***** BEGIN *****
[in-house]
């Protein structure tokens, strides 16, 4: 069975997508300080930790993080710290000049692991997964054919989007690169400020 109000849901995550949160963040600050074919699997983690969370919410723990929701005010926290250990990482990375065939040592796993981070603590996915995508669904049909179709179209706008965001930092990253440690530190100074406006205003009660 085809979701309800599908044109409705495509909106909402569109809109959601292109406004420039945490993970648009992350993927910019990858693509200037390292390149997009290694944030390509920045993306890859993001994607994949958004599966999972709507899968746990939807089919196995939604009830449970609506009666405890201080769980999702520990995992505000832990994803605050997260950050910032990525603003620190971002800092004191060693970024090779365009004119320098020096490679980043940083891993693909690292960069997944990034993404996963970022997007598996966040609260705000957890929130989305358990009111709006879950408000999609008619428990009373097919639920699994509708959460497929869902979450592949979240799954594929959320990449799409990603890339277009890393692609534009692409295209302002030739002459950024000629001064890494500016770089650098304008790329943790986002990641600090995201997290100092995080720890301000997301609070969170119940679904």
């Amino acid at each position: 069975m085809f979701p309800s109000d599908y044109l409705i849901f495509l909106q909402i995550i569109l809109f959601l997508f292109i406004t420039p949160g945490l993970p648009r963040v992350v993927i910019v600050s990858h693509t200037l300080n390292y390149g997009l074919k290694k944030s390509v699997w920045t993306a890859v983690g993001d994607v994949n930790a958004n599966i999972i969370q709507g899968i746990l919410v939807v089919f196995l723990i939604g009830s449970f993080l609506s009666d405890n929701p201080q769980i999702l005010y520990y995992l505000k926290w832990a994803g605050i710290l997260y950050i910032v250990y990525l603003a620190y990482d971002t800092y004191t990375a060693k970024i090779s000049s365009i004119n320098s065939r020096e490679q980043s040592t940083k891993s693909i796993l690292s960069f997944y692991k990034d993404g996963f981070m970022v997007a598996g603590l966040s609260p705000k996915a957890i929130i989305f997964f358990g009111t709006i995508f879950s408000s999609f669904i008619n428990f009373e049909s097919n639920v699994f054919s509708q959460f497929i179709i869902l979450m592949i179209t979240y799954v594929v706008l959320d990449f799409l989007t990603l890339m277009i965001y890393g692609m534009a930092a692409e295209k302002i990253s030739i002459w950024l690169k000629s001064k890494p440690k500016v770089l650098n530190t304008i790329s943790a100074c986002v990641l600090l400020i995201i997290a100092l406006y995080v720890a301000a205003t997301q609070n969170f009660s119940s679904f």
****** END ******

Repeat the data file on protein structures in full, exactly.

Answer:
[in-house]
């Protein structure tokens, strides 16, 4: 069975997508300080930790993080710290000049692991997964054919989007690169400020 109000849901995550949160963040600050074919699997983690969370919410723990929701005010926290250990990482990375065939040592796993981070603590996915995508669904049909179709179209706008965001930092990253440690530190100074406006205003009660 085809979701309800599908044109409705495509909106909402569109809109959601292109406004420039945490993970648009992350993927910019990858693509200037390292390149997009290694944030390509920045993306890859993001994607994949958004599966999972709507899968746990939807089919196995939604009830449970609506009666405890201080769980999702520990995992505000832990994803605050997260950050910032990525603003620190971002800092004191060693970024090779365009004119320098020096490679980043940083891993693909690292960069997944990034993404996963970022997007598996966040609260705000957890929130989305358990009111709006879950408000999609008619428990009373097919639920699994509708959460497929869902979450592949979240799954594929959320990449799409990603890339277009890393692609534009692409295209302002030739002459950024000629001064890494500016770089650098304008790329943790986002990641600090995201997290100092995080720890301000997301609070969170119940679904």
């Amino acid at each position: 069975m085809f979701p309800s109000d599908y044109l409705i849901f495509l909106q909402i995550i569109l809109f959601l997508f292109i406004t420039p949160g945490l993970p648009r963040v992350v993927i910019v600050s990858h693509t200037l300080n390292y390149g997009l074919k290694k944030s390509v699997w920045t993306a890859v983690g993001d994607v994949n930790a958004n599966i999972i969370q709507g899968i746990l919410v939807v089919f196995l723990i939604g009830s449970f993080l609506s009666d405890n929701p201080q769980i999702l005010y520990y995992l505000k926290w832990a994803g605050i710290l997260y950050i910032v250990y990525l603003a620190y990482d971002t800092y004191t990375a060693k970024i090779s000049s365009i004119n320098s065939r020096e490679q980043s040592t940083k891993s693909i796993l690292s960069f997944y692991k990034d993404g996963f981070m970022v997007a598996g603590l966040s609260p705000k996915a957890i929130i989305f997964f358990g009111t709006i995508f879950s408000s999609f669904i008619n428990f009373e049909s097919n639920v699994f054919s509708q959460f497929i179709i869902l979450m592949i179209t979240y799954v594929v706008l959320d990449f799409l989007t990603l890339m277009i965001y890393g692609m534009a930092a692409e295209k302002i990253s030739i002459w950024l690169k000629s001064k890494p440690k500016v770089l650098n530190t304008i790329s943790a100074c986002v990641l600090l400020i995201i997290a100092l406006y995080v720890a301000a205003t997301q609070n969170f009660s119940s679904f």